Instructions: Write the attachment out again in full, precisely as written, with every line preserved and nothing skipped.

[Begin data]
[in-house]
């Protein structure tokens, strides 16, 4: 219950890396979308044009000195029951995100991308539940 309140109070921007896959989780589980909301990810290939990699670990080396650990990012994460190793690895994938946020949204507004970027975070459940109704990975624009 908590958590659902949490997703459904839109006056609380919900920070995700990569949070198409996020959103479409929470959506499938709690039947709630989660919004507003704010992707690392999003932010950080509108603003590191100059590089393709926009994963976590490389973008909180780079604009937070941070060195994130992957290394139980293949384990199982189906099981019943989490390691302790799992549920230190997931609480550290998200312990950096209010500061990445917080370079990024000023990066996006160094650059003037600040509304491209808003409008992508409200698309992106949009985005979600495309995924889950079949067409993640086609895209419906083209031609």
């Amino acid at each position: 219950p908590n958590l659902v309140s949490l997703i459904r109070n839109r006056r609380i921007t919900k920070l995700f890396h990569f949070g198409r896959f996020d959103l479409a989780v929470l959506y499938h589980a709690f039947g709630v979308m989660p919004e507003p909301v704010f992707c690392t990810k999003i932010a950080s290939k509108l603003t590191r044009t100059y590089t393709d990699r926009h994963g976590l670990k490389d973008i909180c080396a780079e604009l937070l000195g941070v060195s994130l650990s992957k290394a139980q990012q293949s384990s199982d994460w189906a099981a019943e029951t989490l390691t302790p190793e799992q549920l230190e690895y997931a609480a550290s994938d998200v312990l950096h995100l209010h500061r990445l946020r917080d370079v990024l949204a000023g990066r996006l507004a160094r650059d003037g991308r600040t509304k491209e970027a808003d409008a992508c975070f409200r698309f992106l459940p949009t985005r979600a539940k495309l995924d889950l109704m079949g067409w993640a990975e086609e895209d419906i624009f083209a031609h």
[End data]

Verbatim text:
[in-house]
């Protein structure tokens, strides 16, 4: 219950890396979308044009000195029951995100991308539940 309140109070921007896959989780589980909301990810290939990699670990080396650990990012994460190793690895994938946020949204507004970027975070459940109704990975624009 908590958590659902949490997703459904839109006056609380919900920070995700990569949070198409996020959103479409929470959506499938709690039947709630989660919004507003704010992707690392999003932010950080509108603003590191100059590089393709926009994963976590490389973008909180780079604009937070941070060195994130992957290394139980293949384990199982189906099981019943989490390691302790799992549920230190997931609480550290998200312990950096209010500061990445917080370079990024000023990066996006160094650059003037600040509304491209808003409008992508409200698309992106949009985005979600495309995924889950079949067409993640086609895209419906083209031609």
């Amino acid at each position: 219950p908590n958590l659902v309140s949490l997703i459904r109070n839109r006056r609380i921007t919900k920070l995700f890396h990569f949070g198409r896959f996020d959103l479409a989780v929470l959506y499938h589980a709690f039947g709630v979308m989660p919004e507003p909301v704010f992707c690392t990810k999003i932010a950080s290939k509108l603003t590191r044009t100059y590089t393709d990699r926009h994963g976590l670990k490389d973008i909180c080396a780079e604009l937070l000195g941070v060195s994130l650990s992957k290394a139980q990012q293949s384990s199982d994460w189906a099981a019943e029951t989490l390691t302790p190793e799992q549920l230190e690895y997931a609480a550290s994938d998200v312990l950096h995100l209010h500061r990445l946020r917080d370079v990024l949204a000023g990066r996006l507004a160094r650059d003037g991308r600040t509304k491209e970027a808003d409008a992508c975070f409200r698309f992106l459940p949009t985005r979600a539940k495309l995924d889950l109704m079949g067409w993640a990975e086609e895209d419906i624009f083209a031609h």